How does the recognition—or the embrace—of blackness in its abjection play out? In the terms of the texts I have examined so far, in what further way can we adduce the abilities of the black/native in his state of productive muscle tension, and what shape might the Ex-Coloured Man’s life take if he did not refuse traumatic (and traumatized) blackness...

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Notes on Black (Power) Bottoms

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pp. 153-171

HOMOPHOBIA, MORE THAN heterosexism, on the part of readers (anticipated and actual) and perhaps even to some degree the author herself, cordons off Paul D’s sexual humiliation by white men in Beloved. Paul D and Sethe know and yet choose not to take up fully the implications of Paul D’s experience, and this choice is both a reflection and an emblem...

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4. The Occupied Territory: Homosexuality and History in Amiri Baraka’s Black Arts

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pp. 172-203

THE CARTOGRAPHIC METAPHORS of zones, territories, and borders seem apt for examining representations of sexuality in the writing of Black Power and Black Arts Movement intellectuals during the Sixties. In the works of LeRoi Jones/Amiri Baraka, Eldridge Cleaver, and others—as for Frantz Fanon, at least in the early work...

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5. Porn and the N-Word: Lust, Samuel Delany’s The Mad Man, and a Derangement of Body and Sense(s)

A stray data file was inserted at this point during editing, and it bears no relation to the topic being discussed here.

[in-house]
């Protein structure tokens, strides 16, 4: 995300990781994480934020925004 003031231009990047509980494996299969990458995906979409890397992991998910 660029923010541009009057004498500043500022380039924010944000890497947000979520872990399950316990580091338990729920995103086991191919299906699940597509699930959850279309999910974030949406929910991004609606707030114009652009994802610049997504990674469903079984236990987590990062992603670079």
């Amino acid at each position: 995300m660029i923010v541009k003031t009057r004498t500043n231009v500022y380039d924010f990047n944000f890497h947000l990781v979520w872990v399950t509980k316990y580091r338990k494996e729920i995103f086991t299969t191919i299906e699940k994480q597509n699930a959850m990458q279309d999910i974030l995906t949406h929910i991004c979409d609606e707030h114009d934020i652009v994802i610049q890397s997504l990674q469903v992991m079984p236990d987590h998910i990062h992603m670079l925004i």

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pp. 204-255

I have been attempting to develop an understanding of the qualities and abilities that become available through (or which themselves partially constitute) blackness-in/as-abjection. Yet the relation between blackness and abjection, while effected historically and in the present primarily by economic, military, and political means, is experientially....

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Conclusion: Extravagant Abjection

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pp. 257-270

ALL OF WHICH is to say: power works abusively, but not only in the ways that we might expect. That the abusiveness of power should be generative, just as the constraints and repressions of power are, is no surprise; but what exactly is generated in abuse for the abused is harder to limn. To perform that illumination we struggle to bring within the ambit...


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pp. 271-300


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pp. 301-317

About the Author

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p. 318

E-ISBN-13: 9780814741351
E-ISBN-10: 0814741355
Print-ISBN-13: 9780814740941
Print-ISBN-10: 0814740944

Page Count: 320
Publication Year: 2010

OCLC Number: 697182468
MUSE Marc Record: Download for Extravagant Abjection

Research Areas


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Subject Headings

  • American fiction -- African American authors -- History and criticism.
  • Race relations in literature.
  • Rape in literature.
  • Abjection in literature.
  • African American men in literature.
  • Power (Social sciences) in literature.
  • Homosexuality in literature.
  • Pornography in literature.